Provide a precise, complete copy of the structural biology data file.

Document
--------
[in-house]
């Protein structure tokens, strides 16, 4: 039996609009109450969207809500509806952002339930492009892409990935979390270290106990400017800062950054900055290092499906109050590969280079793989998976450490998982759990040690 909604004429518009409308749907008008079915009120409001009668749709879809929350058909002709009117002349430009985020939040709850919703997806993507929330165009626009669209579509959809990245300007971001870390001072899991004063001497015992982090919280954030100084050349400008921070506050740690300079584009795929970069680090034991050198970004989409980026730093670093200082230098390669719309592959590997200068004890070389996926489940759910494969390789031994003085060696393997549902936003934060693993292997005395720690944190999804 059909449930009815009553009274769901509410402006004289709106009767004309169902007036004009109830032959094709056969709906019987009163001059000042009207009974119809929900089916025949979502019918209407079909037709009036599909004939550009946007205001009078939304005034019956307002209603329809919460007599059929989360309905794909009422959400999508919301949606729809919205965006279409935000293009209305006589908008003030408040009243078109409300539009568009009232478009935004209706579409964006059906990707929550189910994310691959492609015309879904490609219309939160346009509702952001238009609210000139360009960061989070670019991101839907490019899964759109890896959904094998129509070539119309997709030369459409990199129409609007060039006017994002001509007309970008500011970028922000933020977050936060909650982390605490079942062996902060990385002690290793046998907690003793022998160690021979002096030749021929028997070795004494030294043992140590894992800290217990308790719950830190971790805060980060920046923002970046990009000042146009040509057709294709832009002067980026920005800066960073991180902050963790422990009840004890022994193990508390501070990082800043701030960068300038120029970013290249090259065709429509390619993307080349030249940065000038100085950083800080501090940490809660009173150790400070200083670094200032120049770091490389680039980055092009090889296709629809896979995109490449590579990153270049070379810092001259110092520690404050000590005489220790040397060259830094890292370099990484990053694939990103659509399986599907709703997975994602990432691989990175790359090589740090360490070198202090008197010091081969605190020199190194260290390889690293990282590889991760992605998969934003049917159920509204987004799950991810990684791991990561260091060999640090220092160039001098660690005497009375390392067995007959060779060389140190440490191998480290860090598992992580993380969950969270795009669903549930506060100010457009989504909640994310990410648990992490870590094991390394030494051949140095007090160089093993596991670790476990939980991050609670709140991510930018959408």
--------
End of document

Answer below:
[in-house]
């Protein structure tokens, strides 16, 4: 039996609009109450969207809500509806952002339930492009892409990935979390270290106990400017800062950054900055290092499906109050590969280079793989998976450490998982759990040690 909604004429518009409308749907008008079915009120409001009668749709879809929350058909002709009117002349430009985020939040709850919703997806993507929330165009626009669209579509959809990245300007971001870390001072899991004063001497015992982090919280954030100084050349400008921070506050740690300079584009795929970069680090034991050198970004989409980026730093670093200082230098390669719309592959590997200068004890070389996926489940759910494969390789031994003085060696393997549902936003934060693993292997005395720690944190999804 059909449930009815009553009274769901509410402006004289709106009767004309169902007036004009109830032959094709056969709906019987009163001059000042009207009974119809929900089916025949979502019918209407079909037709009036599909004939550009946007205001009078939304005034019956307002209603329809919460007599059929989360309905794909009422959400999508919301949606729809919205965006279409935000293009209305006589908008003030408040009243078109409300539009568009009232478009935004209706579409964006059906990707929550189910994310691959492609015309879904490609219309939160346009509702952001238009609210000139360009960061989070670019991101839907490019899964759109890896959904094998129509070539119309997709030369459409990199129409609007060039006017994002001509007309970008500011970028922000933020977050936060909650982390605490079942062996902060990385002690290793046998907690003793022998160690021979002096030749021929028997070795004494030294043992140590894992800290217990308790719950830190971790805060980060920046923002970046990009000042146009040509057709294709832009002067980026920005800066960073991180902050963790422990009840004890022994193990508390501070990082800043701030960068300038120029970013290249090259065709429509390619993307080349030249940065000038100085950083800080501090940490809660009173150790400070200083670094200032120049770091490389680039980055092009090889296709629809896979995109490449590579990153270049070379810092001259110092520690404050000590005489220790040397060259830094890292370099990484990053694939990103659509399986599907709703997975994602990432691989990175790359090589740090360490070198202090008197010091081969605190020199190194260290390889690293990282590889991760992605998969934003049917159920509204987004799950991810990684791991990561260091060999640090220092160039001098660690005497009375390392067995007959060779060389140190440490191998480290860090598992992580993380969950969270795009669903549930506060100010457009989504909640994310990410648990992490870590094991390394030494051949140095007090160089093993596991670790476990939980991050609670709140991510930018959408």